A Look Back to the famed Hokie Wide Tackle Six Defense and How It Influenced The Current Hokie Scheme

As some of you may remember, Virginia Tech rose to prominence in the early 90's on the back of elite special teams, a grind-it-out conservative offense, a state of the art weight training program, and most significantly, on the back of a radical defensive approach that took recruits that nobody wanted and turned them loose like the dogs of war on opposing defenses.

Bud Foster called this scheme his "attack defense" but the base alignments were 8 man front's following the model of the famed Buddy Ryan 46 defense used by the Bears and Eagles in the 80's. The defense was predicated on putting 8 men in the box, and bringing a wide variety of unique blitzes to confuse and outman the offensive line, while in the secondary attempting to hide coverages and trick the defense into throwing into their quick blitz read, where a Hokie defensive back sat waiting to take the ball the other way. The entire defensive approach featured a bully mentality and a big play fervor. When things went well, a Hokie game featured numerous sacks, tackles for losses, interceptions, and the band wearing out the theme from Empire Strikes Back.

This morning, I actually stumbled across a presentation that Bud Foster made to the AFCA back in 1999. It offers some terrific insight into the Hokie mindset at that time.

http://www.playbookexchange.net/playbooks/Defense/02060201-VirginiaTechAttack.pdf

I admit, I got chills when I read Charley Wiles bullet on defensive line play:

"Feet in neutral zone by the time the ball disappears into center’s crouch."

Sadly, the wide tackle six approach saw it's end as the Hokies were decimated by sophisticated passing attacks from the 2002 Gator Bowl through Aaron Rodgers legalized murder of the secondary in the 2004 Insight Bowl. Accordingly, Bud Foster abandoned the 8 man front look, and turned to the "Field Strong" formation described in the link as their base defense. While the 8 man front may be gone, the blitz pressures and coverages remain imbedded in today's Hokie D.

The "Field Strong" basically is a 4 man defensive line, two middle linebackers, and the whip linebacker playing outside as a hybrid linebacker/safety almost exclusively to the boundary side of the field. Each player in the front 7 has a certain gap responsibility, but unlike other 4-3 and 3-4 base defenses, the defenders often stunt to a gap and hold their position rather than pursuit to the ball. The wide variety of stunts are designed to make backs read holes that are not there, causing them to run right into the mike or backer who have moved across the formation to meet the back in the hole. Because of the gap fit responsibility, a tremendous amount of pressure exists for the whip and the safeties to be sure tacklers anytime the ball carrier penetrates the line. Meanwhile, the defensive linemen must be quick enough and flexible enough to slant heavily (sometimes 2 gaps) each way, which lends itself to short, stocky defensive tackles who can get to a spot then hold their gap responsibility.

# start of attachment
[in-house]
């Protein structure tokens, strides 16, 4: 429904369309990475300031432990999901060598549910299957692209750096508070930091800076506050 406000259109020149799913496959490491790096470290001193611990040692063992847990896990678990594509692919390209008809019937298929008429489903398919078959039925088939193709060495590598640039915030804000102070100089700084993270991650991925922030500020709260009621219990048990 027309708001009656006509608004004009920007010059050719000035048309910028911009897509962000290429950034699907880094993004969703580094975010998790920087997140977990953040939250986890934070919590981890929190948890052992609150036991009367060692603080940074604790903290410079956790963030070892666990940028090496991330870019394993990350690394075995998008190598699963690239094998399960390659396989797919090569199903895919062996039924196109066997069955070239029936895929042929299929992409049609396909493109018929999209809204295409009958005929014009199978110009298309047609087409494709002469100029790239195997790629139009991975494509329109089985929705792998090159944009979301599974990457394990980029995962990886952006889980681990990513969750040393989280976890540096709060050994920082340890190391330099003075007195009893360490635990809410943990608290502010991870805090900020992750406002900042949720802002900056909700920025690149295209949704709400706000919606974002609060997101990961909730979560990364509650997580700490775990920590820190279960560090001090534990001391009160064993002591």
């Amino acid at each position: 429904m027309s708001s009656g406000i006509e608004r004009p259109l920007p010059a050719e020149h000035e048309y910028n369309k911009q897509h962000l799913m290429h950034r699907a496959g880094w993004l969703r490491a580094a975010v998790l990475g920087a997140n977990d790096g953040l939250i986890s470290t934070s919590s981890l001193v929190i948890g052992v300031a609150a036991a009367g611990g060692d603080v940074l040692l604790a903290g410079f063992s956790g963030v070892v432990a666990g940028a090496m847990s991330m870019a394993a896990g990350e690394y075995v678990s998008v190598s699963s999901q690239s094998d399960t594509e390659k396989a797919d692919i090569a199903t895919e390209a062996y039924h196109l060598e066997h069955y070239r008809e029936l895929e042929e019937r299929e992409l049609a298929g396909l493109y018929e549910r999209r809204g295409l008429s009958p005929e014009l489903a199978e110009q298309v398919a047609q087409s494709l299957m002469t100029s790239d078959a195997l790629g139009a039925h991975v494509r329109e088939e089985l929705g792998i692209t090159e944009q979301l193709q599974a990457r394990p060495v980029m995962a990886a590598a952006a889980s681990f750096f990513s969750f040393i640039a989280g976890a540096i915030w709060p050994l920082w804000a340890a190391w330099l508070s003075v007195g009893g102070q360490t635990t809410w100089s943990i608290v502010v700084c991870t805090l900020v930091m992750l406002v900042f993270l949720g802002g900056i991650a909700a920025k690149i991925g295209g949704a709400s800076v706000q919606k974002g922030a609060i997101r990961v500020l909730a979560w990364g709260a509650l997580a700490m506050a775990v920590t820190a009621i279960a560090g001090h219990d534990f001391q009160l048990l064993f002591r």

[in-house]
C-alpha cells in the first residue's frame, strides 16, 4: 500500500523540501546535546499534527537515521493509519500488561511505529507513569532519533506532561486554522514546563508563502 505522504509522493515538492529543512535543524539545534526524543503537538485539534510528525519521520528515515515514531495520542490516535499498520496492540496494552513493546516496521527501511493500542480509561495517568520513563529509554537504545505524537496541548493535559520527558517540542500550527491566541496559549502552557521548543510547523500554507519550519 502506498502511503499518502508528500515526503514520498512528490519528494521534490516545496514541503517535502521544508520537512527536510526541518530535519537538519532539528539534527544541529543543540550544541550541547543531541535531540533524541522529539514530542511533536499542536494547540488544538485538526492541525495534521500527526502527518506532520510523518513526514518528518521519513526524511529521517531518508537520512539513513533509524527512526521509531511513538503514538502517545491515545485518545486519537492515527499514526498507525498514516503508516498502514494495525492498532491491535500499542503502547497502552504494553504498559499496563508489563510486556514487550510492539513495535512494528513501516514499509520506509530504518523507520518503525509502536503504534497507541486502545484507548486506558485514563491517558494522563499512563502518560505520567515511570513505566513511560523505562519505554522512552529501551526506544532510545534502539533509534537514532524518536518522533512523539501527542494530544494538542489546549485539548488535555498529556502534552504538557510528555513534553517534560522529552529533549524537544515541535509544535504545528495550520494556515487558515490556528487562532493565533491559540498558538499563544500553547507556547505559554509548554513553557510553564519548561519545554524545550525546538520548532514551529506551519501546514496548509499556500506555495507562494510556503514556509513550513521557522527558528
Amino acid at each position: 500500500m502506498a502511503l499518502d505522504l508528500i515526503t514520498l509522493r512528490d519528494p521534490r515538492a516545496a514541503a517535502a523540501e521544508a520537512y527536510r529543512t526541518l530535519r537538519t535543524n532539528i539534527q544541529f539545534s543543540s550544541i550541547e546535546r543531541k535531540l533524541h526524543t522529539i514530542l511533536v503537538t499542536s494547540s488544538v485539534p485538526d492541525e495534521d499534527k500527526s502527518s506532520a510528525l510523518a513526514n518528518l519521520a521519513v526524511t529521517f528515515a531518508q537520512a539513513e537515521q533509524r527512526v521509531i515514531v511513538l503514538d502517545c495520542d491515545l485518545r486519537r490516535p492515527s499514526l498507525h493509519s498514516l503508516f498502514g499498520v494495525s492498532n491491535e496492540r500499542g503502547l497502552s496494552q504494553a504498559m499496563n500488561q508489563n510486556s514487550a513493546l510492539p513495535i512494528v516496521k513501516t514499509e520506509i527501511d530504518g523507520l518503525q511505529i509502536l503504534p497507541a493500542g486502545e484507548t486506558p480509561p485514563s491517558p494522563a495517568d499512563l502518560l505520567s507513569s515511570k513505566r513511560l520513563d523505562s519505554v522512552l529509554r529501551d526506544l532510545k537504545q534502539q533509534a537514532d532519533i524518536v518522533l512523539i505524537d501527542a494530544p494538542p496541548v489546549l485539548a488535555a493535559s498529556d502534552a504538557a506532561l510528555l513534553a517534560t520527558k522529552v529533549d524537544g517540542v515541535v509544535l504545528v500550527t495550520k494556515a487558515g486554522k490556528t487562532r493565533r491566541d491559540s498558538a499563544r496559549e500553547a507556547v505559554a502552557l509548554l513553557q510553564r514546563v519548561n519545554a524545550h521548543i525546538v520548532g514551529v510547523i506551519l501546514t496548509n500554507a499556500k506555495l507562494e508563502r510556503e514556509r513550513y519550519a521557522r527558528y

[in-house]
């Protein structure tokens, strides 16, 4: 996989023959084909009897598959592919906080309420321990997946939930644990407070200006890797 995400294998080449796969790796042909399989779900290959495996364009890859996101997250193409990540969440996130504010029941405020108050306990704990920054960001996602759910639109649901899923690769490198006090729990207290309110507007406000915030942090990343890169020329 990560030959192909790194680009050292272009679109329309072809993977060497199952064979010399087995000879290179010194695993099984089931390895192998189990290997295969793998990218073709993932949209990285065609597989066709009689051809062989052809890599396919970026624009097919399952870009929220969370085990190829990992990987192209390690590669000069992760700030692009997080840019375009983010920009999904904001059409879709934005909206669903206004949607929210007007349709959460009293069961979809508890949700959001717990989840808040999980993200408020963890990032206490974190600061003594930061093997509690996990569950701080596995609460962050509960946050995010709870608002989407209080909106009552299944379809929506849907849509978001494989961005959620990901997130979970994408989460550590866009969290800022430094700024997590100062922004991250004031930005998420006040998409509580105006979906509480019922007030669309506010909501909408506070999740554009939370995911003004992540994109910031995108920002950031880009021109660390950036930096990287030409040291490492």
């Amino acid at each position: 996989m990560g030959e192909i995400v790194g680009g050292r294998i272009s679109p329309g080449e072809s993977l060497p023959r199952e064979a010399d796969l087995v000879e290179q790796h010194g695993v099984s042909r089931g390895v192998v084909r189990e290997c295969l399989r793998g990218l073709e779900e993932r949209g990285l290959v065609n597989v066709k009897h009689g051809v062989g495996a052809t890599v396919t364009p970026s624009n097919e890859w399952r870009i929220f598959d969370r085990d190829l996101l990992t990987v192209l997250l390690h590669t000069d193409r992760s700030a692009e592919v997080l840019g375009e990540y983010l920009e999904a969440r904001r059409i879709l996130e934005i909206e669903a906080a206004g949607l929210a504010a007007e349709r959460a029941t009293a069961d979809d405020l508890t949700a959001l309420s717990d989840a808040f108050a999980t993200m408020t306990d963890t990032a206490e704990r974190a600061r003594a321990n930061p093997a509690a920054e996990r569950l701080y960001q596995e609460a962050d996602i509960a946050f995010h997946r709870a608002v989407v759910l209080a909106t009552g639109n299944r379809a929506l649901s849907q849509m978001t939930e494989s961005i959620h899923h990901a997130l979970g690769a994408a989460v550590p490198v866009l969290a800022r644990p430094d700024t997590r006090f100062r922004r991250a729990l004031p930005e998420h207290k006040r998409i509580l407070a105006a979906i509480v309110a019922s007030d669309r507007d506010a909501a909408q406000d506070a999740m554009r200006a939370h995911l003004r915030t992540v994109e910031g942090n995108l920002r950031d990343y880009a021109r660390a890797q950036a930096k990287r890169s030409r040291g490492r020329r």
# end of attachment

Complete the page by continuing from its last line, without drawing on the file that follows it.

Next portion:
Meanwhile, passing downs allow the Hokies to easily switch the whip for a nickel back. In passing situations, the Hokies use more defensive backs than the old days, but Foster's mentality hasn't changed. The "nickel" linebackers have almost no pass defense responsibility, and instead are used in a variety of blitz packages designed to outman the offensive line and force the quarterback to make quick throws, where the designed hidden coverages in the secondary await to pick off the pass.

A terrific example (which of course I cannot find a good video of) is the 2010 interception of Stephen Morris by Jayron Hosley against Miami. In an obvious passing down. The Hokies showed a blitz up front, and Jayron showed a cover 3 look by bailing out and back pedaling before the snap. Morris, who was a first time starter, had thrown quick 5-7 yard hooks against the Hokie blitz all day. Well, Hosley was disguising his true intention. With deep safety help, Hosley stopped his back pedal and planted on the snap, and he stepped in front of the quick curl and picked off the pass to seal the game. It wasn't a great "instinctual play" by Hosley, but a calculated play call and design by Foster. Hosley was excellent enough to execute the design up there with the very best ball hawk the Hokies have had.

I am ready for some football. Thanks for reading!

Comments

i saved that